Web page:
Tesla is close to launching the “compelling” Model 3, so CEO Elon Musk decides to exercise more of his countless pre-IPO options. He's putting his cash where his mouth is—all $53.5 million of it—and holding onto the stock.
So why does he want to own 21% of the company? This new electric car will claim over 200 miles of battery range and start at $35,000 (even before government kickback). If true, Musk clearly wants this to be a no-brainer for the mass market.
In IT Blogwatch, bloggers see the zero-point. Not to mention: Hasselhoff...
Your humble blogwatcher curated these bloggy bits for your entertainment.
[Developing story: Updated 1:50 pm PT with more comment]
What is this Model 3 of which you speak? Tom Randall explains—Affordable Tesla Model 3 coming in 2016, small crossover expected to follow:
Tesla is gearing up for its biggest-ever unveiling. [It's] supposed to take the company from 50,000 vehicle sales last year to 500,000 in 2020.
The Model 3 sedan [is] "going to be probably the most profound car that we make," Elon Musk said. [It] is now the company's top priority.
Production will start in 2017. ... The base model will cost $35,000, reportedly before government incentives. ... Expect a range of at least 200 miles.
[It] will probably come equipped with the sensors for autonomous driving.
Musk originally wanted to call it the Model E, in order to spell out..."SEXY" with his full lineup of Model names.
With all this investment going on, Musk must be broke, right? Wrong, reports Claudia Assis—Elon Musk exercises Tesla options, pays $50 million tax bill with own cash:
Musk [used] more than $50 million of his own money to cover the taxes on shares that cost him less than $7 apiece. [He] now owns slightly more than 28.9 million shares...worth more than $5.5 billion.
Musk also used cash to pay the exercise price...slightly more than $3.5 million.
Wow, so what's this about an autonomous mode? Seth Weintraub —The chip guru who built Apple’s Ax microprocessors joins Tesla:
Tesla this month quietly hired high-profile microprocessor engineer Jim Keller as Vice President of Autopilot Hardware Engineering.
Keller left...AMD late last year after leading the team developing the upcoming Zen processor architecture. ... Before that he...played a major role in developing the...A4 and A5 processors, which powered most of Apple’s mobile devices from 2010 to 2012.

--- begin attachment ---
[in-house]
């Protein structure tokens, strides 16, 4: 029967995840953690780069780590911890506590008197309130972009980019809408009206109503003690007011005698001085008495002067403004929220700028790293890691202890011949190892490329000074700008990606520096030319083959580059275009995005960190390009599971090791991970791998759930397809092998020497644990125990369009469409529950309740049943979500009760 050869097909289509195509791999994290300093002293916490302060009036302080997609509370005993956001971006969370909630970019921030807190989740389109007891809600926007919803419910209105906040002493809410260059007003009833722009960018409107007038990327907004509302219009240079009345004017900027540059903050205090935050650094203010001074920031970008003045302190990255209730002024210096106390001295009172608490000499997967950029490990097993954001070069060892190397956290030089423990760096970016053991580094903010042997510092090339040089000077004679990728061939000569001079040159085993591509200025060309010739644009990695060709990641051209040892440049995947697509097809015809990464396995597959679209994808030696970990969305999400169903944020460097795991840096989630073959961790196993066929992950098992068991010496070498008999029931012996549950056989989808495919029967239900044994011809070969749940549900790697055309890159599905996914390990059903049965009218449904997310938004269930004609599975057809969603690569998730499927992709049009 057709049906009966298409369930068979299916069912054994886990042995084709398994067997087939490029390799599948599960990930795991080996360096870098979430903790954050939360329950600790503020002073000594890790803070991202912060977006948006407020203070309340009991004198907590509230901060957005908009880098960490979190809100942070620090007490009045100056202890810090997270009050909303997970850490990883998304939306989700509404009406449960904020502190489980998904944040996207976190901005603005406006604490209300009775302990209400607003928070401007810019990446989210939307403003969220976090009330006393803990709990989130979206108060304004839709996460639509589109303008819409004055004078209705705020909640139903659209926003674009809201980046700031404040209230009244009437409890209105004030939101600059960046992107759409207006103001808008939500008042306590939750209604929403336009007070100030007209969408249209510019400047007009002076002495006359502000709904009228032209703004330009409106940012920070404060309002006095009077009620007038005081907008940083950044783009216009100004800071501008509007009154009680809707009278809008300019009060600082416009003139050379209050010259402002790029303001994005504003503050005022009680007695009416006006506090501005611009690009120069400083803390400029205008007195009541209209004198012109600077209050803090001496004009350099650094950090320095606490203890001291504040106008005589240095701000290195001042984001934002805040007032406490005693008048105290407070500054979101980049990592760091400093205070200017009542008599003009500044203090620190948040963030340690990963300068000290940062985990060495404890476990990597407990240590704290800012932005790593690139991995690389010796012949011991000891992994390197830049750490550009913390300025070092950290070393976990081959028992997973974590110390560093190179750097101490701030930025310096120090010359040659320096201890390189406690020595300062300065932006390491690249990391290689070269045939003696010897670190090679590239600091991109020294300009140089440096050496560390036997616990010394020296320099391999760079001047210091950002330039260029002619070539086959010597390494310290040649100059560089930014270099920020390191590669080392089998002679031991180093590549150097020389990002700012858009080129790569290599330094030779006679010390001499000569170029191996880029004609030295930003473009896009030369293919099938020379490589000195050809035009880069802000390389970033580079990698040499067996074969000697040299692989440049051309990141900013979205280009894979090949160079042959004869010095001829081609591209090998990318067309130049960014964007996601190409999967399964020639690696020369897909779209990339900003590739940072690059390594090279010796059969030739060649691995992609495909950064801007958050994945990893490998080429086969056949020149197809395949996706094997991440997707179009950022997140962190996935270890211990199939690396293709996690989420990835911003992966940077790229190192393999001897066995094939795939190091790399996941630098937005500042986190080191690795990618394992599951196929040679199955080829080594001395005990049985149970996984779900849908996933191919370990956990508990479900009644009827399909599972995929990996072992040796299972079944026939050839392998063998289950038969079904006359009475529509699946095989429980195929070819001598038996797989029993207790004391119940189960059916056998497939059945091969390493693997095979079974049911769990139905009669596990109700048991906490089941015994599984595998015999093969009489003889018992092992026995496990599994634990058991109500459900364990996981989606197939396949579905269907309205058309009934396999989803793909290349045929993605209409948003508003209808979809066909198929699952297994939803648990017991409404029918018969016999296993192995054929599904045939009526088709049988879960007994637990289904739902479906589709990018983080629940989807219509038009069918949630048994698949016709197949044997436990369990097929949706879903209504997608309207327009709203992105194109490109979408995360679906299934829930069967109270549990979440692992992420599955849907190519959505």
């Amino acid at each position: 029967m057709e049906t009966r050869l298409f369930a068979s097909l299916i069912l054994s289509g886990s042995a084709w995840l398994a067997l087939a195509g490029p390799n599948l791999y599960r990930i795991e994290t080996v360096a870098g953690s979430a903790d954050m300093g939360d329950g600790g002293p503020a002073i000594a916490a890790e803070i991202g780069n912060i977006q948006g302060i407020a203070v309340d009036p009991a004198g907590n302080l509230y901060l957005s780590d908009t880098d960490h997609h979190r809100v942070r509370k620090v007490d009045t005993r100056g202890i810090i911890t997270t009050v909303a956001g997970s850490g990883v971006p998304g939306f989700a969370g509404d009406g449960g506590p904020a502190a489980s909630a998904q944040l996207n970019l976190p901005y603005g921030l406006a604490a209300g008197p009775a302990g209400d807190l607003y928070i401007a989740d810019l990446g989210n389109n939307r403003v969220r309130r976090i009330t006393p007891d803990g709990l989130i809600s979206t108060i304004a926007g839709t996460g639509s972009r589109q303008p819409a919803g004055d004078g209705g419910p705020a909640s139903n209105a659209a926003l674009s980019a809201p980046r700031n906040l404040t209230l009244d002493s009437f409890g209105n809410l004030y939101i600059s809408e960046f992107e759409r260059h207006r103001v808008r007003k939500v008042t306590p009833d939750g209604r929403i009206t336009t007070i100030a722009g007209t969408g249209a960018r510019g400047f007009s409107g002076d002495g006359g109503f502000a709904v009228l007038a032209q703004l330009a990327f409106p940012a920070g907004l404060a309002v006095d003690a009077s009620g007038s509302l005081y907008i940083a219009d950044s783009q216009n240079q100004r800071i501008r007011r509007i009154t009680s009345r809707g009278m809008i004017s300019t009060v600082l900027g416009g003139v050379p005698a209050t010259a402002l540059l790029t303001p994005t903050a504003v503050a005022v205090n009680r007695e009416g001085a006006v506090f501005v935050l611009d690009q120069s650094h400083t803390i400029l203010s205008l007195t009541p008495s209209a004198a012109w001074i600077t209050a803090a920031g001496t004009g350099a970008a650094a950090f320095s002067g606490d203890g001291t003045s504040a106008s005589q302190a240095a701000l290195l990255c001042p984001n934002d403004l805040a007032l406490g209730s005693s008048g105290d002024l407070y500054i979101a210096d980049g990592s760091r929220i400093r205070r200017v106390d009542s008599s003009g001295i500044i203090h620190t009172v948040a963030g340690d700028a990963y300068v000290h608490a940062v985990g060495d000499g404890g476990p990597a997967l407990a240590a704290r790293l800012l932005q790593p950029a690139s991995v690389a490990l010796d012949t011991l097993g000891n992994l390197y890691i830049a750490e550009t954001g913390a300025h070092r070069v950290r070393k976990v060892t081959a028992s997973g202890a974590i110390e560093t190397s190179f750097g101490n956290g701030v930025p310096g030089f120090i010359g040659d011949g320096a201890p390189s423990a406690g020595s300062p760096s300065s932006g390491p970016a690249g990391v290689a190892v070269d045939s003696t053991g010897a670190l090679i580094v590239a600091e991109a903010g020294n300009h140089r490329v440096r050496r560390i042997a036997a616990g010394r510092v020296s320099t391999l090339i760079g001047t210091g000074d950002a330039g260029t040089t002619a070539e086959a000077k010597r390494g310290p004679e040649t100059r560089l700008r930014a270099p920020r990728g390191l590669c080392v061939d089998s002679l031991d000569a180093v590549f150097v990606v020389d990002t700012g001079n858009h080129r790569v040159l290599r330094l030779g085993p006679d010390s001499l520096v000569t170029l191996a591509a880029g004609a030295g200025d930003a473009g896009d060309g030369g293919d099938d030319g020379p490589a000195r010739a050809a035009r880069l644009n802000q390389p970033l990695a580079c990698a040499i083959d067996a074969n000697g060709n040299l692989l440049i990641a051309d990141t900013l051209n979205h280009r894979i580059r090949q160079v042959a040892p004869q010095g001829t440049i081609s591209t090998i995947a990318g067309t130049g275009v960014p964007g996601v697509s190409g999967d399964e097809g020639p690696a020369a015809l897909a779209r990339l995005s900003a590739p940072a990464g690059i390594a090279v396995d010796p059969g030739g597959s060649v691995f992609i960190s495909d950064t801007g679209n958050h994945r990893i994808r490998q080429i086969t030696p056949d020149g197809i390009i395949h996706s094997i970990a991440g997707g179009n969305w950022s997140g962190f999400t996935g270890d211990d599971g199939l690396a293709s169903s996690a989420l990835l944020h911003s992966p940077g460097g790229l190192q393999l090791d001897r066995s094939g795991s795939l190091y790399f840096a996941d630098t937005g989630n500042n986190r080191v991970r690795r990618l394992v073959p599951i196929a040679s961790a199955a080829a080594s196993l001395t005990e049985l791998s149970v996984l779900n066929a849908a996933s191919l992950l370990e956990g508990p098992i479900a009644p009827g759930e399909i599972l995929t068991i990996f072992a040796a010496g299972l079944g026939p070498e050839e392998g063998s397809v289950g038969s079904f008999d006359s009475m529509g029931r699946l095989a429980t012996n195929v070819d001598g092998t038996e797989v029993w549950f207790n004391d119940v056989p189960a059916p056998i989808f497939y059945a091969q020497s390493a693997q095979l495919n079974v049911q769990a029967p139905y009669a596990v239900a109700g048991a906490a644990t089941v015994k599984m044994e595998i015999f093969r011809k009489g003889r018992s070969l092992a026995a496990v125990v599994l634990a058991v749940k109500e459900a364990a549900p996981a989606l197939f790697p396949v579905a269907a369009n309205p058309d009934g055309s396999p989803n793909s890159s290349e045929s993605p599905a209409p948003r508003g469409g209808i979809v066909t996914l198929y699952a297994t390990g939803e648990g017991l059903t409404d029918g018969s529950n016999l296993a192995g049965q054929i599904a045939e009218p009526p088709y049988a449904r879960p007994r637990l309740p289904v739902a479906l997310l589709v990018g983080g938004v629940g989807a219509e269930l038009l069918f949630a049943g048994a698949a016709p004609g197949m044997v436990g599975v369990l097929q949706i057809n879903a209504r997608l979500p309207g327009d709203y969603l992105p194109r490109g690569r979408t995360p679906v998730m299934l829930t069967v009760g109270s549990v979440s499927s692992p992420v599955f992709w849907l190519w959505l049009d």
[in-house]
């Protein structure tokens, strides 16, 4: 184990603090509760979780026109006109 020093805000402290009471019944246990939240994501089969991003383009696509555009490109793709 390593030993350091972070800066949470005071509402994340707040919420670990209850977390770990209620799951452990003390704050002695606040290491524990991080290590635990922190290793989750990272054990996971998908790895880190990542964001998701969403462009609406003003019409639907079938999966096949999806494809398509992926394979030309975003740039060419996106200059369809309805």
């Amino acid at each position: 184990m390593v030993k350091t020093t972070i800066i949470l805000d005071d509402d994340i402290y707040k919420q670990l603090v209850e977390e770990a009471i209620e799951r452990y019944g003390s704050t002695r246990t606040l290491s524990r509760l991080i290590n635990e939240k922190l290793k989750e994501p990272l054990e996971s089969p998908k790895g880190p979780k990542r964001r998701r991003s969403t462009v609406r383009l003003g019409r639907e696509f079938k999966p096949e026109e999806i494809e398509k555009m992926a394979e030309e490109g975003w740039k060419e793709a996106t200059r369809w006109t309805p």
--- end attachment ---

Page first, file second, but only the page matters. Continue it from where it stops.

The role [at Tesla] isn’t necessarily to focus on in-house microprocessors, although the company needs plenty of processing power for its ‘Autopilot’ program. ... In the few months since the release of the system [in] October, Tesla lost quite a few Autopilot engineers to other companies.
Hmm, Tesla hiring Apple alumni. Cromwell Schubarth explains why that sounds familiar, in Tesla puts key Apple chip designer in charge of autopilot hardware:
Since Apple started secretly working on automobiles, there has been something of talent war between it and Tesla.
Many experts believe the key to becoming a major competitor...will be in the software and systems they use, not in...looks, drivetrains or powertrains. ... Apple has yet to officially confirm that it is working on developing a car [but] Musk says it's hardly a secret.
Apple lost a key executive...this week [in] Steve Zadesky. ... He headed the group working on the car for the past two years.
So Tesla is unlike traditional car companies. We get that, but Bored Elon Musk has a new angle:
Imagine if car companies spent all their advertising money on R&D?
Update: But what about that historically low oil price? Musk covers that angle and more with Kristie Lu Stout—Elon Musk wants to build cars in China:
Even if the economics of oil favor gasoline, I think the Model 3 still does well. It’s more [of a problem] where there is little to no differentiation between the gasoline version of something and the electric version. If...the electric version doesn’t have a compelling economic proposition, then you’ve got a real issue.
I do feel pretty optimistic about the Model 3. The key...is higher volume and lower price. It is a smaller car and without quite as many bells and whistles as the Model S...but the goal is to have a very compelling, affordable...mass-market electric vehicle, and I feel pretty good about that.
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